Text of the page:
The parentage of the MS-DOS operating system is to be decided in court. Tim Paterson, who sold the Intel-compatible operating system 86-DOS (aka QDOS) to Microsoft in 1980 is suing author and former Times editor Harold Evans, and his publisher Time Warner, for defamation. Paterson’s work became Microsoft’s first operating system – it subsequently rebadged QDOS as MS-DOS version 1.0, and it was made available with the original IBM PC.
In his book They Made America published last year, Evans devoted a chapter to the late, great Gary Kildall, founder of Digital Research. Evans described Paterson’s software as a “rip-off” and “a slapdash clone” of Kildall’s CP/M, then the leading operating system for micro computers.
Paterson’s Seattle Computer Products (SCP) made an 8086 plug-in card for the S-100 computer, and Paterson wrote an operating system to go with the board. His suit admits that he wanted the API for his operating system to be compatible with the market leader CP/M.
“Plaintiff felt that the format used by CP/M was a significant bottleneck so he turned to the Microsoft Stand-Alone Disk BASIC and used a File Allocation Table,” the suit says. The resulting board and OS shipped in August 1980.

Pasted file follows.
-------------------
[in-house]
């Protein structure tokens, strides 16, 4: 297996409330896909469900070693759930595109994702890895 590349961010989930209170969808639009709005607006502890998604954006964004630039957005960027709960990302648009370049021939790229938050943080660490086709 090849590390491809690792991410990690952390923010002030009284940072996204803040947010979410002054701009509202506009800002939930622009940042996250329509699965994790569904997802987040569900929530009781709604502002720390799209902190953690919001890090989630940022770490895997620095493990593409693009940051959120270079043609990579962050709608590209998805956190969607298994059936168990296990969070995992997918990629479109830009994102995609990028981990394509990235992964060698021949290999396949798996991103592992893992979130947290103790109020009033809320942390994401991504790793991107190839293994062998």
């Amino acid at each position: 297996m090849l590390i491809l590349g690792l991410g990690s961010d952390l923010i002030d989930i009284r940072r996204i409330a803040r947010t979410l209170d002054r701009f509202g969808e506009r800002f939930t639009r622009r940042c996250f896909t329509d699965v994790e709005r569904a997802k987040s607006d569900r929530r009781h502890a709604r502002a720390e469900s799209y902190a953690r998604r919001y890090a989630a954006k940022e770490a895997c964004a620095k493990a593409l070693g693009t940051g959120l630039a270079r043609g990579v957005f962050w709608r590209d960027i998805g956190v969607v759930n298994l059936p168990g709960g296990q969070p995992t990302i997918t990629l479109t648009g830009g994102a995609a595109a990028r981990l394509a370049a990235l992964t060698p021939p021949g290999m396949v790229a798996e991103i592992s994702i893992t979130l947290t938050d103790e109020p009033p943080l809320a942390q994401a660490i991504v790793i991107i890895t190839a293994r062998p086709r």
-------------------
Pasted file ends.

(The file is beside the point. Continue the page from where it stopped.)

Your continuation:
Paterson claims that Evans falsely accused Kildall of being the “inventor” of DOS, and for citing former Intel engineer, now Stanford lecturer John Wharton for pointing out that Paterson used Kildalls INT-21 mechanism “almost unaltered”.
Paterson has endured “great pain and mental anguish” and is seeking “over $75,000” in damages, plus costs.
Is it wise? The case, should it come to court, will hinge on a technical evaluation of QDOS, and central to case is one document in particular. It’s Paterson’s original “Programer’s Manual” (sic) for his operating system, illustrated here.
Several weeks ago, Wharton told The Register that he hadn’t been contacted by Evans or his researchers, and that the quotes used in the book were several years old.
Evans says he’ll “vigorously contest” the defamation claims.